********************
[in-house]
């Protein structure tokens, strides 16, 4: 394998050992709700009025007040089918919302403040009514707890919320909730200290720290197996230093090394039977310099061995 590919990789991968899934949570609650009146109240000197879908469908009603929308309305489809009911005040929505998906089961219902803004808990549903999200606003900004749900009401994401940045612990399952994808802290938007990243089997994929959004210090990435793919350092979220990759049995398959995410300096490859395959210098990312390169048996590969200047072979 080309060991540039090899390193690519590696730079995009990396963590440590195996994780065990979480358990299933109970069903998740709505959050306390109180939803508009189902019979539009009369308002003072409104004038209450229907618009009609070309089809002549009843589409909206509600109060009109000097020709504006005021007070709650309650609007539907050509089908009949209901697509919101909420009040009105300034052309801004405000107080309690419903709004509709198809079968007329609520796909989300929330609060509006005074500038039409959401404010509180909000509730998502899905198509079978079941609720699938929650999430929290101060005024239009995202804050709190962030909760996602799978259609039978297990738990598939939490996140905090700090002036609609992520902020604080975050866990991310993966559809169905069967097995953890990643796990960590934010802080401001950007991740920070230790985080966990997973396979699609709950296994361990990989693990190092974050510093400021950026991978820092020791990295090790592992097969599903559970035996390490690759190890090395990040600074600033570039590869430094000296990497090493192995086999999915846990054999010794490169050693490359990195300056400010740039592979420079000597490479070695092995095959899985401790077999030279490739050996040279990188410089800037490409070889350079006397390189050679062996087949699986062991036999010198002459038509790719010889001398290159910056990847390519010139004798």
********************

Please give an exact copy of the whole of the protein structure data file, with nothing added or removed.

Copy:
[in-house]
């Protein structure tokens, strides 16, 4: 394998050992709700009025007040089918919302403040009514707890919320909730200290720290197996230093090394039977310099061995 590919990789991968899934949570609650009146109240000197879908469908009603929308309305489809009911005040929505998906089961219902803004808990549903999200606003900004749900009401994401940045612990399952994808802290938007990243089997994929959004210090990435793919350092979220990759049995398959995410300096490859395959210098990312390169048996590969200047072979 080309060991540039090899390193690519590696730079995009990396963590440590195996994780065990979480358990299933109970069903998740709505959050306390109180939803508009189902019979539009009369308002003072409104004038209450229907618009009609070309089809002549009843589409909206509600109060009109000097020709504006005021007070709650309650609007539907050509089908009949209901697509919101909420009040009105300034052309801004405000107080309690419903709004509709198809079968007329609520796909989300929330609060509006005074500038039409959401404010509180909000509730998502899905198509079978079941609720699938929650999430929290101060005024239009995202804050709190962030909760996602799978259609039978297990738990598939939490996140905090700090002036609609992520902020604080975050866990991310993966559809169905069967097995953890990643796990960590934010802080401001950007991740920070230790985080966990997973396979699609709950296994361990990989693990190092974050510093400021950026991978820092020791990295090790592992097969599903559970035996390490690759190890090395990040600074600033570039590869430094000296990497090493192995086999999915846990054999010794490169050693490359990195300056400010740039592979420079000597490479070695092995095959899985401790077999030279490739050996040279990188410089800037490409070889350079006397390189050679062996087949699986062991036999010198002459038509790719010889001398290159910056990847390519010139004798």